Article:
Two figures stood waiting like cameos in the porch light of a house that was built in another age for another mode of existence. The building had been made for one of Baraboo Wisconsin’s most notable citizens, a man of wealth and prominence. Everyone who walked past this house would surely have known him, at least through reputation. Somewhere, his name is still etched upon plaques that attest to his donations to parklands, school extensions, and stained glass windows of a local church.
But few in the town now have any memory of the man. Even the imposing house in which he lived seems to have become so familiar with age that it was barely noticed, and the current owner was able to live there in relative anonymity. Time had weathered the house, exposing some its imperfections, but for the better part granting its benediction for its ability to endure.
A decorative iron gate surrounded the property edge, which was lined inside with evergreen shrubs that stood ten feet high. The evergreens, neither meticulously trimmed nor altogether abandoned to nature, permitted only glimpses of what lay beyond, and those only to a person brazen enough to make their curiosity obvious. Such a person might have seen the front door open, allowing the visitors entrance.
A door made of timber from virgin forests long vanished opened easily on brass hinges a hundred years old. Those who had crafted these items crafted them with the thought that future generations would see and admire their labor. What they made was made to endure. What they made was made with pride, with a connection to the craftsman whose knowledge had fed theirs. What they made was made with the conviction that it would outlive them and speak well of them. Their spirits would in some way live on in the works they had created, regardless of whose name was etched into the plaque placed upon it.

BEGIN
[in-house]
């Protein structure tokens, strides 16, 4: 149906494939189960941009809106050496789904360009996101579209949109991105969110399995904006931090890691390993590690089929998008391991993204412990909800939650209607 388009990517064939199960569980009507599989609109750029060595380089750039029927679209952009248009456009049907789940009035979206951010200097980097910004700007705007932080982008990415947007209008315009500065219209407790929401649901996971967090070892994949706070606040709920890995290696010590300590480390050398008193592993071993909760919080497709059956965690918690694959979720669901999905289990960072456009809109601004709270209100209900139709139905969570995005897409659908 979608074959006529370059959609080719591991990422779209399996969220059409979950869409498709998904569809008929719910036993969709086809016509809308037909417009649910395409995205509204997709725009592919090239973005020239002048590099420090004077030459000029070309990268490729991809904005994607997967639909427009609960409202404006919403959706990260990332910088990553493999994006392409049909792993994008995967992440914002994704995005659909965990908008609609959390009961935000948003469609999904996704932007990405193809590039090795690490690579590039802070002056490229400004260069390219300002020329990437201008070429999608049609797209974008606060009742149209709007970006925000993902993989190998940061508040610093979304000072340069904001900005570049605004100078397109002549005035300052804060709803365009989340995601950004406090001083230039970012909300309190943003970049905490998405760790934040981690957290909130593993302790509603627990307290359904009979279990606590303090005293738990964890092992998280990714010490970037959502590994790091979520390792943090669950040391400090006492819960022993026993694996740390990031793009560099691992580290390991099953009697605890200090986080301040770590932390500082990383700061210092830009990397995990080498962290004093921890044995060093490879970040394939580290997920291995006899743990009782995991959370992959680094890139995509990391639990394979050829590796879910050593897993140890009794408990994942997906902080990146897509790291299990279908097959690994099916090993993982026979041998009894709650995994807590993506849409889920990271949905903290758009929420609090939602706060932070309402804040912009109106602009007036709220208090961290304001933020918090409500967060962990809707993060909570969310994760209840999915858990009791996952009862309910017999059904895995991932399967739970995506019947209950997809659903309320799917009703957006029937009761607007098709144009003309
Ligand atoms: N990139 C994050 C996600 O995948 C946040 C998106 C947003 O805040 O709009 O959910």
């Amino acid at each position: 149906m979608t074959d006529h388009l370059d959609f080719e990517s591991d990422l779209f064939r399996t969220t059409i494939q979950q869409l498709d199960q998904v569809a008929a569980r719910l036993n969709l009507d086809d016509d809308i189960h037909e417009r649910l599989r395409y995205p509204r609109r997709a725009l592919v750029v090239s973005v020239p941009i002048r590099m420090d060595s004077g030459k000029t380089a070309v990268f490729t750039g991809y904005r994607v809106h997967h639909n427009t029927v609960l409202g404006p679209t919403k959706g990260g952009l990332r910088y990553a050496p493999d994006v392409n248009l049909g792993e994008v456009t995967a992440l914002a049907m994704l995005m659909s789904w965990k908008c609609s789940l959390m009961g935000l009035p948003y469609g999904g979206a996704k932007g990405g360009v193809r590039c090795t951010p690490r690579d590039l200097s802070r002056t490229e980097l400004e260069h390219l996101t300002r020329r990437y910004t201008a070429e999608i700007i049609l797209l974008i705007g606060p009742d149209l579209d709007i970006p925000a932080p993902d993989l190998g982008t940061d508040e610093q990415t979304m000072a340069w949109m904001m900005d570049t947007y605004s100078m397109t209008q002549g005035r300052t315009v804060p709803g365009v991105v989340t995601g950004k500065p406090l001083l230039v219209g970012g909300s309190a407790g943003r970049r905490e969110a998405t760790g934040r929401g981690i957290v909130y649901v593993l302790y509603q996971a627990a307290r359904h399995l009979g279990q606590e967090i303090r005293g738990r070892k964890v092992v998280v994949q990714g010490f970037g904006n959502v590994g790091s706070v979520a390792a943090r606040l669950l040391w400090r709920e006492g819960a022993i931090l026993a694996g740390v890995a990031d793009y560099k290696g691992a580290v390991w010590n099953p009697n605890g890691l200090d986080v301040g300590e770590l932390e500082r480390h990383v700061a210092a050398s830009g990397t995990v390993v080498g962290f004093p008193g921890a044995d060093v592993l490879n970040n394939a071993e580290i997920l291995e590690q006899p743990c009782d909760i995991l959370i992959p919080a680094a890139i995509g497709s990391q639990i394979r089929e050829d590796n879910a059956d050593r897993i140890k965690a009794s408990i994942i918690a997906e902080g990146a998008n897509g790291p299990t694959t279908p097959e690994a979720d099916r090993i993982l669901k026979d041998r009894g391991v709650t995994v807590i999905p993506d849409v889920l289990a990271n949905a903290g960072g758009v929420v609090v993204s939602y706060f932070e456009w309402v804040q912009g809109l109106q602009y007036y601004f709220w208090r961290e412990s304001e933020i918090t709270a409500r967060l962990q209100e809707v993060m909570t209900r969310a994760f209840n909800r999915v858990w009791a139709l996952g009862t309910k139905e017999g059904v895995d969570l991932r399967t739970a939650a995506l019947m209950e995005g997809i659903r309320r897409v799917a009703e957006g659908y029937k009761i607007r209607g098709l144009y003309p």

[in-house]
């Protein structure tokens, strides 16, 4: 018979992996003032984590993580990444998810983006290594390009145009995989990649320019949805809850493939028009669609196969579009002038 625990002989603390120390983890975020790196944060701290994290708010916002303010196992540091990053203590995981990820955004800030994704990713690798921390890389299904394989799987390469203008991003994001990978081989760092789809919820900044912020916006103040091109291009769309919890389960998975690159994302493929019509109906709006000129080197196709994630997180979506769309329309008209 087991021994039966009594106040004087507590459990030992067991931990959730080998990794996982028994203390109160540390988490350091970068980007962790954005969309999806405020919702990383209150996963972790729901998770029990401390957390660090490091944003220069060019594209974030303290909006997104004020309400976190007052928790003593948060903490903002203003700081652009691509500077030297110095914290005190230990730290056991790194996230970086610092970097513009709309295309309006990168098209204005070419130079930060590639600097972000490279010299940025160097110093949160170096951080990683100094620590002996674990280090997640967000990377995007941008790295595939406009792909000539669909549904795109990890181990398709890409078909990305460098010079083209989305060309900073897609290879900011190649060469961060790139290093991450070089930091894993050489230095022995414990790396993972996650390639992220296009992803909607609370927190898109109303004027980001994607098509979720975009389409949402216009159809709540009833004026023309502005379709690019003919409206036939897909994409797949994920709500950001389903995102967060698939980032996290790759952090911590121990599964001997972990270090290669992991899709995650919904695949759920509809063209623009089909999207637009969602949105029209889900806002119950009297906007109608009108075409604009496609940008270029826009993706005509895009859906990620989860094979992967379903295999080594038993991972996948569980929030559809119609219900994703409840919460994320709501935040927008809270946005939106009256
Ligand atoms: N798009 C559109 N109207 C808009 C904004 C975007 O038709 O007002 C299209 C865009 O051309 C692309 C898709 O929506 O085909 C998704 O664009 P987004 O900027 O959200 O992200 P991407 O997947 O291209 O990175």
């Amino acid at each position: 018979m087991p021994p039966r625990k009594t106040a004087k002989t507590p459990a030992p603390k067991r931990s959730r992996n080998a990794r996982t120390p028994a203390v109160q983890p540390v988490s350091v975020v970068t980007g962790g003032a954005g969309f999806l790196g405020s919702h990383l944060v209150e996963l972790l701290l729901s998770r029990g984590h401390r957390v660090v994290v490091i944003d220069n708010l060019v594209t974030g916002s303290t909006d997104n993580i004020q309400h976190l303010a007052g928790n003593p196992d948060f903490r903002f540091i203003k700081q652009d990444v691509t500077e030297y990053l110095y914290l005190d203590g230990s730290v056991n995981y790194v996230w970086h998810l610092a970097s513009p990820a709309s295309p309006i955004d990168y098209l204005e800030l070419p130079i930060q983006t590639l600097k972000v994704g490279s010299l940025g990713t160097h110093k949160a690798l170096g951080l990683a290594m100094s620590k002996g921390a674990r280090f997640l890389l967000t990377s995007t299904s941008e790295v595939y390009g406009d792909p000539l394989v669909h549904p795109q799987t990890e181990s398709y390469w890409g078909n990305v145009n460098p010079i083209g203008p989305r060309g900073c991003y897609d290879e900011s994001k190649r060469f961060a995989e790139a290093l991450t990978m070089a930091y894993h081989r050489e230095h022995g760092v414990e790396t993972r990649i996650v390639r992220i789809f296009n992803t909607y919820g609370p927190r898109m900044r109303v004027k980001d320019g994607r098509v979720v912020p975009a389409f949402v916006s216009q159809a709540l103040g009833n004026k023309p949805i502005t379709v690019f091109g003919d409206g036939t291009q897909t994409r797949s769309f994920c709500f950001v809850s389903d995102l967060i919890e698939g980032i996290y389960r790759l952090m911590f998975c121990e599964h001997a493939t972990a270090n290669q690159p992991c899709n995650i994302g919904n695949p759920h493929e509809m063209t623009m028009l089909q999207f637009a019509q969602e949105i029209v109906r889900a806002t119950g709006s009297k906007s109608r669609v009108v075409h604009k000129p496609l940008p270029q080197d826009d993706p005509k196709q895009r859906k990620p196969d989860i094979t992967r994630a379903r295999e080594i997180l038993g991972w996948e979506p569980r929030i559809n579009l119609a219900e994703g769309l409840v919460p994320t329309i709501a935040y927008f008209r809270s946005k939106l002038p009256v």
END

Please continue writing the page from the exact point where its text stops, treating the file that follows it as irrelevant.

Dave Morse and Mindy Virgillio entered at the bidding of Doug Slattery, their employer at the magic shop and now, perhaps, a leader in more important matters. The November wind sought to enter as well, but Doug slammed the door quickly, forbidding entrance to the winds of change and gusts of the moment that were always seeking admittance into this sanctuary of abidance.
Passing through an anteroom lit by a chandelier that betrayed a few cobwebs, they entered a large room that was not unlike Dave and Mindy’s living room, though on a grander scale. But while Dave and Mindy’s apartment was of necessity filled with props and equipment they used in their act, this room was large enough to have collector’s items tastefully spread around the room, magic memorabilia that enhanced the décor rather than dominating. Amidst the Victorian furniture which was the only kind that would have belonged in such a house were fine details, proofs to those who would know that Doug was a serious collector and connoisseur of all things magic.
Upon one wall was a large poster of Carter the Great, promoting his vanishing elephant act. Upon another wall was a Houdini poster, advertisement for his famous Milk Can escape. Below the poster, barely noticed between a settee and a large table, sat a smaller milk can. Knowing Doug, Dave knew it must have been one that was used by Houdini’s assistants to fill the larger milk can that Houdini escaped from. (Tom’s comments).
Dave would have liked to lingered longer in the living room to inspect what was there, but Doug led them on towards a large wooden door, which he opened by sliding it into a wall thick enough to easily accommodate it.